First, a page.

When I started seeing #Ferguson all over Twitter, before the two reporters were even arrested, I felt compelled to speak. Yet, I don’t live in Missouri and I blog on digital media not politics. Initially, I couldn’t see how sharing my opinion would help anyone other than possibly myself.
Yet, non-traditional sources are shaping the Ferguson news story via social media. When I watched Ferguson discussed on CNN’s Wolf Blitzer I felt overwhelmed by meaningless data whereas Twitter enables me to feel.
There are endless philosophical questions about whether citizen journalism is valid. We have all read statistics about how people seeking out “news” online get it from people with views like them. The inherent risk in citizen journalism is that non-journalists won’t get the story right. Even this morning one Anonymous Twitter account chastised a different Anonymous user for releasing the wrong shooters name. Ironically, Anonymous’ disclosure of the alleged shooters name was later discussed on CNN. What the Ferguson news story teaches me is that no one really knows how to properly distribute news right now.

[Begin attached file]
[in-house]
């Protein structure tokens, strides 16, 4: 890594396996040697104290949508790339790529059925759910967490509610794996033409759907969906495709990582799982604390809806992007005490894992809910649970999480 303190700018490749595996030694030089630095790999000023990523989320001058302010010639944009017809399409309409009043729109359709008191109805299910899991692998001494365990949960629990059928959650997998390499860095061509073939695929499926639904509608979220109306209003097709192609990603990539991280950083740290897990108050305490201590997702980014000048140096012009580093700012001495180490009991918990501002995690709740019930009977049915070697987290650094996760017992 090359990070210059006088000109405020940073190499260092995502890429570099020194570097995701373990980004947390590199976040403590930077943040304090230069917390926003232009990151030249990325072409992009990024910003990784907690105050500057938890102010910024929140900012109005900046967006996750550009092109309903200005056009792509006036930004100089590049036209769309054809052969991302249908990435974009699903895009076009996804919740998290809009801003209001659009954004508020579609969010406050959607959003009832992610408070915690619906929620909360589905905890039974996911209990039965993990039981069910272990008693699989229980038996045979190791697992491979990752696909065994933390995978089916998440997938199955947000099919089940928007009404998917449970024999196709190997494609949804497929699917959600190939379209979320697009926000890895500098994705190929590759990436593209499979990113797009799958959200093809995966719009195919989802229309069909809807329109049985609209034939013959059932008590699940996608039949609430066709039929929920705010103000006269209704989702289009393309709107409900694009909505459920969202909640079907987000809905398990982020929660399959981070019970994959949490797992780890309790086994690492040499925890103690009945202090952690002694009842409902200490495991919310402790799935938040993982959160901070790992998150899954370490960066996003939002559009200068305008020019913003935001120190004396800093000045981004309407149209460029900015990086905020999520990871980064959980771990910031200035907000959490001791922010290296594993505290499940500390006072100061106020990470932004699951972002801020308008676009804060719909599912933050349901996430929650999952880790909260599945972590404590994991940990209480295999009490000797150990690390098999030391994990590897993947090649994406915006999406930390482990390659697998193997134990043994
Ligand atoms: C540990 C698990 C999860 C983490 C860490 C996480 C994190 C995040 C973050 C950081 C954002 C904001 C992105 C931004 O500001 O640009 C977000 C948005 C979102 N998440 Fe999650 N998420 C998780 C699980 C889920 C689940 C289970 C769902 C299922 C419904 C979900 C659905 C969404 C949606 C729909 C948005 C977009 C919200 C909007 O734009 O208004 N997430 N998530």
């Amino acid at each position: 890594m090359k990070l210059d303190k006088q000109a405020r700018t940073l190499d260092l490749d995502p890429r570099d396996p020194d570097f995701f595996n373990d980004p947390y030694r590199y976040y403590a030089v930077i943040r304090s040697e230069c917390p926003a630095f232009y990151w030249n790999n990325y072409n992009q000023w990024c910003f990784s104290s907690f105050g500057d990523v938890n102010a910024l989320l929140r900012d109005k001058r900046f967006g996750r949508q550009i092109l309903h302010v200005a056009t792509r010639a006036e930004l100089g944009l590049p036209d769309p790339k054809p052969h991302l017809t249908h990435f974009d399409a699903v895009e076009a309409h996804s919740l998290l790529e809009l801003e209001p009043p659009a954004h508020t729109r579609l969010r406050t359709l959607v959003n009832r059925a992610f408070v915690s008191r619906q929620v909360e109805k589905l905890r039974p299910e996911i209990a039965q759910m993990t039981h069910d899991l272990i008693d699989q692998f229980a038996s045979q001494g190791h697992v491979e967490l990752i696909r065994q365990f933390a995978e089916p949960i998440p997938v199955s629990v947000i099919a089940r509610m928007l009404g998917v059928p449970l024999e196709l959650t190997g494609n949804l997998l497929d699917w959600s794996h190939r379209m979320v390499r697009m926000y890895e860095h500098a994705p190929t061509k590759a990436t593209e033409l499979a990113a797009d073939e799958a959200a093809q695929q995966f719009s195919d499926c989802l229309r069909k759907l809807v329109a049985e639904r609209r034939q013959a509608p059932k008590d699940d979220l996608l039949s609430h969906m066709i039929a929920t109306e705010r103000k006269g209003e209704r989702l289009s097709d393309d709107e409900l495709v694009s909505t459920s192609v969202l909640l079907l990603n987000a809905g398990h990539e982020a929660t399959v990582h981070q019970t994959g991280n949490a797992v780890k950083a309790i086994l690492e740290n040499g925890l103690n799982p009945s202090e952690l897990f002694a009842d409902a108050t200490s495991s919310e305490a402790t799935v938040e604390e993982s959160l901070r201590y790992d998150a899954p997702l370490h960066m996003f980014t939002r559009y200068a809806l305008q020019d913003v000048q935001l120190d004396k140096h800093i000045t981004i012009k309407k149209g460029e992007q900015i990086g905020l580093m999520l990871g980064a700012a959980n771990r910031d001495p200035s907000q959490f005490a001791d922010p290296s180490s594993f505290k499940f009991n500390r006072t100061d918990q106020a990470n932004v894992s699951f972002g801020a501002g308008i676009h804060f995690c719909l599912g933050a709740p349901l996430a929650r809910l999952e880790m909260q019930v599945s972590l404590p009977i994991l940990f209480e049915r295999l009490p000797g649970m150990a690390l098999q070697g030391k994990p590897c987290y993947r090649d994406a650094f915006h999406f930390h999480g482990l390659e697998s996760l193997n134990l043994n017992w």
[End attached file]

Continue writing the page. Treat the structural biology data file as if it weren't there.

Citizen journalists make mistakes but traditional journalists mess up too. The difference is that social media doesn’t emphasize political neutrality at the risk of not telling the actual story.
Or, in the words of President Obama: “He was 18 years old and his family will never hold Michael in their arms again.“